Frame rate isn't a factor in lenticular or lens based free viewing 3D systems. It's primarily video resolution, where interlaced portions (horizontal lines of resolution) of each frame are focused under lenses and are projected over an area in such a way that each eye sees a different view point/or slice of another viewpoint to simulate a 3D viewing area over a wide range (so many people can view in 3D within the viewing area). Usually containing 4 or more views, (at least 3 but some have been developed as many as 8), but this also reduces the horizontal resolution of the display. The more points of views the wider the effective viewing range. It can be done with as few as two, but that put serious restrictions on where a person must be positioned to view the free viewing display without serious limitations and is ultimately impractical. With current technology, my 22in LCD display @ 1680 x 1050, could have a decent range of 3D lenticular viewing capability of about 480 x 1050 assuming 4 views were used. "x" many views per frame can eventually be interpolated via hardware from as few as two stereo views with fairly good accuracy to meet the specifications of the display hardware.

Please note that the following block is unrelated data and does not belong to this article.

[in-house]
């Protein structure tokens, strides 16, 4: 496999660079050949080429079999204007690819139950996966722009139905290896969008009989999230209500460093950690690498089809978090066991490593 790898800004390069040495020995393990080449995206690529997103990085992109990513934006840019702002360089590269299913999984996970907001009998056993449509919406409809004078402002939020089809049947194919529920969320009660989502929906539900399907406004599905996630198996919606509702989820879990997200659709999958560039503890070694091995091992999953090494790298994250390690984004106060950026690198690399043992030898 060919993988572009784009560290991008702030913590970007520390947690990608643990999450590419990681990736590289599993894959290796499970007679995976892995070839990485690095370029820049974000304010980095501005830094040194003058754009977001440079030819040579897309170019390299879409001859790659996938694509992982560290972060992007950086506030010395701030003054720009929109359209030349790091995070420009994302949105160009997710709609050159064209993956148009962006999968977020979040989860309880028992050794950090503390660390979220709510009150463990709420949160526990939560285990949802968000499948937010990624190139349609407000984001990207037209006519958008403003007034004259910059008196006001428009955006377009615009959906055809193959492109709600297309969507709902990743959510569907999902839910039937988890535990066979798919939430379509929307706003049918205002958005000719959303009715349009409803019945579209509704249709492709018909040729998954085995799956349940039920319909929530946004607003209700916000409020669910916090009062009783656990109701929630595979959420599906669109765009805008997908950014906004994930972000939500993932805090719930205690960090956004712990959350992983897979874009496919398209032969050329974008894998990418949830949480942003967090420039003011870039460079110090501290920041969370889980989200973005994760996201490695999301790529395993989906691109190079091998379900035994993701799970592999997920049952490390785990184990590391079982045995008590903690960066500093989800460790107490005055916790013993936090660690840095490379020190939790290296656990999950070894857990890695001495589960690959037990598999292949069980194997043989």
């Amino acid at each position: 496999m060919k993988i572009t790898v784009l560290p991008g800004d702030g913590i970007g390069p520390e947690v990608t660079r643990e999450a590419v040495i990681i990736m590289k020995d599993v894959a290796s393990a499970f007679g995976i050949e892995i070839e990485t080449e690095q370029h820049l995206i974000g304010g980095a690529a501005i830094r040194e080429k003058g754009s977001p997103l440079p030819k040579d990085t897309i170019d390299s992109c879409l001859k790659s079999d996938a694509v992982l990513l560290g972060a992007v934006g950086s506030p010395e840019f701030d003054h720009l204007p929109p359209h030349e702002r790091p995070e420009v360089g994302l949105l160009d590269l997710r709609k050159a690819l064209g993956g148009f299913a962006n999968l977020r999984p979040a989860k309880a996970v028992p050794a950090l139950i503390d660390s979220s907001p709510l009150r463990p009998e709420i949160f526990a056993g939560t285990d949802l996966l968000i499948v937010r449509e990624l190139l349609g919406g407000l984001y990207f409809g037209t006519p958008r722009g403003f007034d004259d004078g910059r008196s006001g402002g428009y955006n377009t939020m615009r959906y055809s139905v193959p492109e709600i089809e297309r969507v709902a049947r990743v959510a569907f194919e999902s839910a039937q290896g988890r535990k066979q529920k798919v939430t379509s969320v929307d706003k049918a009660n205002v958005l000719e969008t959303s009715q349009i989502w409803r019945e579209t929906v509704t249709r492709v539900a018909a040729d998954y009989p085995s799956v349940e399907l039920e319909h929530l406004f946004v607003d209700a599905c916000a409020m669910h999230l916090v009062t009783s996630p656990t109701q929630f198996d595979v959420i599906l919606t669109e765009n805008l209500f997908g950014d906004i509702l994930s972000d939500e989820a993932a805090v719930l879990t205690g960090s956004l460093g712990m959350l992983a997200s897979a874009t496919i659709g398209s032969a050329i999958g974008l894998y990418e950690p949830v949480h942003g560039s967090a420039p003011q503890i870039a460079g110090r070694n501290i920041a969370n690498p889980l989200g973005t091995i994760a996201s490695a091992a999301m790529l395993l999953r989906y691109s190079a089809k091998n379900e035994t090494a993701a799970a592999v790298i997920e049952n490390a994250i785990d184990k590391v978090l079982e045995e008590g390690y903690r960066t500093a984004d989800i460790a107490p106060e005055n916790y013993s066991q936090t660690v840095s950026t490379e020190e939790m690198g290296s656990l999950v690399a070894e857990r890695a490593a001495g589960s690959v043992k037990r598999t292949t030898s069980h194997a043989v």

A very basic explanation of autostereostopic displays can be found here: http://www.3d-forums.com/autostereoscopic-displays-t1.html The diagrams only cover two views however.
Frame interpolation has been around for a long time but some fantastic work by MSU does a good job demonstrating how this can be put to use in autostereoscopic viewing.
Of course it's just a matter for display technology to catch up to significant resolutions, which is already withing grasp, and implementing the technologies to make them marketable. It will happen, ...just not with the PS3, and maybe not even the current version of BR.